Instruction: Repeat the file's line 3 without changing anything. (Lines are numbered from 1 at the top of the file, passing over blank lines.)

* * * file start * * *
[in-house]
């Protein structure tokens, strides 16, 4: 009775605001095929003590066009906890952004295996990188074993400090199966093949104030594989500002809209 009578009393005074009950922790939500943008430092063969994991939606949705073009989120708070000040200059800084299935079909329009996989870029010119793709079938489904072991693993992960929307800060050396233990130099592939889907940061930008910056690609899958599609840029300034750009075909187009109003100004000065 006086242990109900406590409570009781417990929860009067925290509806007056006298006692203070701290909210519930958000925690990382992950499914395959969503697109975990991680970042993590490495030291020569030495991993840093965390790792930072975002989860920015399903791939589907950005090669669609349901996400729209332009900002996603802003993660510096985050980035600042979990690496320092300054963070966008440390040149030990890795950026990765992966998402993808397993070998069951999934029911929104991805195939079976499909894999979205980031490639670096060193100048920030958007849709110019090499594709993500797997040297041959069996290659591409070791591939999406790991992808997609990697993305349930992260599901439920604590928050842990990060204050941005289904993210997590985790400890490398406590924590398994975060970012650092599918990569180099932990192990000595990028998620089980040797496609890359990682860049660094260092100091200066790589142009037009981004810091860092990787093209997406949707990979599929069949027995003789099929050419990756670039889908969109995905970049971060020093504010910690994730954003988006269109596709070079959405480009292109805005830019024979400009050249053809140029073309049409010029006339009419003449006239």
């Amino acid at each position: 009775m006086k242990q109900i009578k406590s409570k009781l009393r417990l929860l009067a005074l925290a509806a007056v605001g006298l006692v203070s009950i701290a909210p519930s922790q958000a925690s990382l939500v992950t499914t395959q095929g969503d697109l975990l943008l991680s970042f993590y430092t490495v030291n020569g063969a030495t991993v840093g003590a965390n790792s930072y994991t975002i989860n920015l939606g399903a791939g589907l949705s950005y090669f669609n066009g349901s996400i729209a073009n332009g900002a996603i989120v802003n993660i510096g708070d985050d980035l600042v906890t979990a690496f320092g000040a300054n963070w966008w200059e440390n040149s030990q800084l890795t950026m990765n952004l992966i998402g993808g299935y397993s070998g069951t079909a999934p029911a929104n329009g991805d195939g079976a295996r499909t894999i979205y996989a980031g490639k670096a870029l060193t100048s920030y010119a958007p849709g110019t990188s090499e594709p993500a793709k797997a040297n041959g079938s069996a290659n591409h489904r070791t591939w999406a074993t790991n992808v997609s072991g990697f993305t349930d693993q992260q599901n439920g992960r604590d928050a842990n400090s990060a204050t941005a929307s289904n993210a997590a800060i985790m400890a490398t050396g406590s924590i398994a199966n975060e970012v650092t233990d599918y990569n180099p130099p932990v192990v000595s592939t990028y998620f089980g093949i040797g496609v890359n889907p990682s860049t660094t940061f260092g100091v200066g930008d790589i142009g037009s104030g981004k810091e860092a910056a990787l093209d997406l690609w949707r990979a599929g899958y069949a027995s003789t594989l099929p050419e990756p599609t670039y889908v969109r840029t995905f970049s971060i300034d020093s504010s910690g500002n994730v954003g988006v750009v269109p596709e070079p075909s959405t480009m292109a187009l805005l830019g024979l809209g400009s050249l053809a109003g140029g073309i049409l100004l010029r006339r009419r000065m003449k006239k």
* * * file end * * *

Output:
């Amino acid at each position: 009775m006086k242990q109900i009578k406590s409570k009781l009393r417990l929860l009067a005074l925290a509806a007056v605001g006298l006692v203070s009950i701290a909210p519930s922790q958000a925690s990382l939500v992950t499914t395959q095929g969503d697109l975990l943008l991680s970042f993590y430092t490495v030291n020569g063969a030495t991993v840093g003590a965390n790792s930072y994991t975002i989860n920015l939606g399903a791939g589907l949705s950005y090669f669609n066009g349901s996400i729209a073009n332009g900002a996603i989120v802003n993660i510096g708070d985050d980035l600042v906890t979990a690496f320092g000040a300054n963070w966008w200059e440390n040149s030990q800084l890795t950026m990765n952004l992966i998402g993808g299935y397993s070998g069951t079909a999934p029911a929104n329009g991805d195939g079976a295996r499909t894999i979205y996989a980031g490639k670096a870029l060193t100048s920030y010119a958007p849709g110019t990188s090499e594709p993500a793709k797997a040297n041959g079938s069996a290659n591409h489904r070791t591939w999406a074993t790991n992808v997609s072991g990697f993305t349930d693993q992260q599901n439920g992960r604590d928050a842990n400090s990060a204050t941005a929307s289904n993210a997590a800060i985790m400890a490398t050396g406590s924590i398994a199966n975060e970012v650092t233990d599918y990569n180099p130099p932990v192990v000595s592939t990028y998620f089980g093949i040797g496609v890359n889907p990682s860049t660094t940061f260092g100091v200066g930008d790589i142009g037009s104030g981004k810091e860092a910056a990787l093209d997406l690609w949707r990979a599929g899958y069949a027995s003789t594989l099929p050419e990756p599609t670039y889908v969109r840029t995905f970049s971060i300034d020093s504010s910690g500002n994730v954003g988006v750009v269109p596709e070079p075909s959405t480009m292109a187009l805005l830019g024979l809209g400009s050249l053809a109003g140029g073309i049409l100004l010029r006339r009419r000065m003449k006239k």